David Lindell, a graduate student in electrical engineering at Stanford University, along with his team, developed a camera that can watch moving objects around corners. When they tested the new technology, Lindell wore a high visibility tracksuit as he moved around an empty room. They had a camera that was aimed at a blank wall away from Lindell, and the team was able to watch all of his movements with the use of a high powered laser. The laser reconstructed the images through the use of single particles of light that were reflected onto the walls around Lindell. The newly developed camera used advanced sensors and a processing algorithm.
Gordon Wetzstein, assistant professor of electrical engineering at Stanford, spoke about the newly developed technology.
“People talk about building a camera that can see as well as humans for applications such as autonomous cats and robots, but we want to build systems that go well beyond that,” he said. “We want to see things in 3D, around corners and beyond the visible light spectrum.”
The camera system that was tested will be presented at the SIGGRAPH 2019 conference on August 1.
The team has already developed similar around-the-corner cameras in the past, but this one is able to capture more light from more surfaces. It can also see wider and farther as well as monitor out-of-sight movement. They are hoping that these “superhuman vision systems” will be able to be used in autonomous cars and robots so that they will operate more safely than when controlled by a human.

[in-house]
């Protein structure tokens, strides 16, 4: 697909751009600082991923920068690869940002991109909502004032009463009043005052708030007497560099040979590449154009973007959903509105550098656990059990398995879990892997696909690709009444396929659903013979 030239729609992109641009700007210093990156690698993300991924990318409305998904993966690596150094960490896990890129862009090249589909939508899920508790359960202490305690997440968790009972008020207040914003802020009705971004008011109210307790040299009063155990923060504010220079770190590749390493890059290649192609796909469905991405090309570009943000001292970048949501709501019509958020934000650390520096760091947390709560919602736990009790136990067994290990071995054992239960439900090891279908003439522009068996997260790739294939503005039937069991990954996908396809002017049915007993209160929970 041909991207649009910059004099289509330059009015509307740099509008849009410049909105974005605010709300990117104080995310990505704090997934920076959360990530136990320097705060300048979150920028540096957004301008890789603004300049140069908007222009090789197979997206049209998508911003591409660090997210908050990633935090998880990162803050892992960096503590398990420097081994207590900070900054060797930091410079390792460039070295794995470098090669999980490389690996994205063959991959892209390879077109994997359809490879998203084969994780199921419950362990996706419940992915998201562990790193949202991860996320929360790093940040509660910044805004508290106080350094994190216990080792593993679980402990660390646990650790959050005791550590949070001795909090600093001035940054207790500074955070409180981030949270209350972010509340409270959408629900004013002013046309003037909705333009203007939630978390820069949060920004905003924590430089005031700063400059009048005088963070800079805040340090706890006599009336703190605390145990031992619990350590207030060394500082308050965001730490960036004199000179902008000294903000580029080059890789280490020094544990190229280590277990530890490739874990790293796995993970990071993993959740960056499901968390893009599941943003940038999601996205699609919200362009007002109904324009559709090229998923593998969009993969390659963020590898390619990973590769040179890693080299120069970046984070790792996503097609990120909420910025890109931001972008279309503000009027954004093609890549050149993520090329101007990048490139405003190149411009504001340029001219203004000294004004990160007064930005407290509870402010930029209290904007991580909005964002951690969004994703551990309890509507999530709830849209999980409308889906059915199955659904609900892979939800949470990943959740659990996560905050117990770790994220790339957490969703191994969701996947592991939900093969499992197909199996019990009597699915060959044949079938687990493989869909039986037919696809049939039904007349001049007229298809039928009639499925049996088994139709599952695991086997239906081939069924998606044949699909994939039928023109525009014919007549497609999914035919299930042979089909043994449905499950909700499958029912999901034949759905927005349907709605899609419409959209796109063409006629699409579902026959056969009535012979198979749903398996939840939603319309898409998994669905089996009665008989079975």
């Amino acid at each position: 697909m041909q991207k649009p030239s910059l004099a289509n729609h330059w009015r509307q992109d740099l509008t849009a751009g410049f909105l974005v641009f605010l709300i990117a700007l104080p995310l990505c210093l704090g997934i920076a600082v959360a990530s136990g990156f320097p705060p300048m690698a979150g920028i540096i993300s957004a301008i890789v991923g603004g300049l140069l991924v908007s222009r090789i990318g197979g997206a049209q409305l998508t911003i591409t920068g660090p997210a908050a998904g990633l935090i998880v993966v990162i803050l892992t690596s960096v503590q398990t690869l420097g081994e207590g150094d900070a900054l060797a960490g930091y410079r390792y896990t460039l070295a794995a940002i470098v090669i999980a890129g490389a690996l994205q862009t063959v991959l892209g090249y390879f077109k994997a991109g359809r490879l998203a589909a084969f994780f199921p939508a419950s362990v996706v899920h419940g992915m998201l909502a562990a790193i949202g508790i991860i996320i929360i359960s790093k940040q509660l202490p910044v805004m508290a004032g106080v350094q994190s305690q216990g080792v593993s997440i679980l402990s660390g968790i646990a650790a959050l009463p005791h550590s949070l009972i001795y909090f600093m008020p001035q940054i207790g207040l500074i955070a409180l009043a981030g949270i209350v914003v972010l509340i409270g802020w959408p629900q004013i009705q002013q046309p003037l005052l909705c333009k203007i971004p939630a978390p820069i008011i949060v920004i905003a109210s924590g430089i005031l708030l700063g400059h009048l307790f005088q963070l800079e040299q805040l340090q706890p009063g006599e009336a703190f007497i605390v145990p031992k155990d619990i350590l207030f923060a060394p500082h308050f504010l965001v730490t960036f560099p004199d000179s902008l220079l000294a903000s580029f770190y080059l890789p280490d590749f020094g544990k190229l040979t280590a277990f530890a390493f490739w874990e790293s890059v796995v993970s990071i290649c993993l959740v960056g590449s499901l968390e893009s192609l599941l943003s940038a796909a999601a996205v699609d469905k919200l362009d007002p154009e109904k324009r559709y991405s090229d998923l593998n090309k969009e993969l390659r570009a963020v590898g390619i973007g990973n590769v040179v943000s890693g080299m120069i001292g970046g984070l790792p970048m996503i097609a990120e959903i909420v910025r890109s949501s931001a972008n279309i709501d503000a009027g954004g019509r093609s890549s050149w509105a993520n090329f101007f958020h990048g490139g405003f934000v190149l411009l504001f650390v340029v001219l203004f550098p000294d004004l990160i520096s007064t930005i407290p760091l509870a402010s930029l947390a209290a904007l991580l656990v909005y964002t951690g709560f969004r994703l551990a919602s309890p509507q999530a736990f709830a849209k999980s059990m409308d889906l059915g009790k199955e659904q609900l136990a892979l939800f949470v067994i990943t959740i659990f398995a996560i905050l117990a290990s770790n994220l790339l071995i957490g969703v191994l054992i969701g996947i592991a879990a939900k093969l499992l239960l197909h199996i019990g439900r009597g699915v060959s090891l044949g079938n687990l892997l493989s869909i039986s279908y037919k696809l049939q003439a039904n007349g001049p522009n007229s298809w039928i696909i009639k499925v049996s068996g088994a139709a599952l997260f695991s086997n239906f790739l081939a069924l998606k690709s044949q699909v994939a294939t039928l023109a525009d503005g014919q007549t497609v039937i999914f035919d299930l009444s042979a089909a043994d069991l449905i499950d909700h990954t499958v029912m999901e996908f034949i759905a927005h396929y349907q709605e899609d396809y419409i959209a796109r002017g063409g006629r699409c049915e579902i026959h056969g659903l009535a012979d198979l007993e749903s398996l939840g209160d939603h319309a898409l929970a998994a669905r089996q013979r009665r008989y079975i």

One of the team’s main goals is to keep the system practical. They use hardware, scanning and image processing speeds, and styles of imaging that are already used in autonomous car vision systems. One difference is that the new system is able to capture light bouncing off of a variety of different surfaces with different textures. Before, the systems that were used to see things outside of a camera’s line of sight were only able to do so with objects that reflected even and strong light.
One of the developments that helped them create this technology was a laser that is 10,000 times more powerful than the one they used last year. It scans a wall on the opposite side of the point of interest. The light bounces off the wall, hits the objects in the scene, and returns back to the wall and camera sensors. The sensor is then able to pick up small specks of the laser light and sends them to an algorithm that was also developed by the team. The algorithm deciphers the specks to reconstruct the images.
“When you’re watching the laser scanning it out, you don’t see anything,” Lindell said. “With this hardware, we can basically slow down time and reveal these tracks of light. It almost looks like magic.”
The new system is able to scan at four frames per second and reconstruct scenes up to 60 frames per second with a computer graphics processing unit that enhance the capabilities.
The teams drew inspiration from other fields such as seismic imaging systems. Those bounce soundwaves off underground layers of Earth, and they are able to see what’s beneath the surface. The algorithm is reconfigured to decipher light that bounces off of hidden objects.
Matthew O’Toole, assistant professor at Carnegie Mellon University and previous postdoctoral fellow in Wetzstein’s lab, spoke about the new technology.
“There are many ideas being used in other spaces — seismology, imaging with satellites, synthetic aperture radar — that are applicable to looking around corners,” he said. We’re trying to take a little bit from these fields and we’ll hopefully be able to give something back to them at some point.”
The team’s next step is testing the system on autonomous research cars. They also want to see if it will be applicable in other areas such as medical imaging and to help combat problems of visual conditions that drivers encounter such as fog, rain, sandstorms, and snow.
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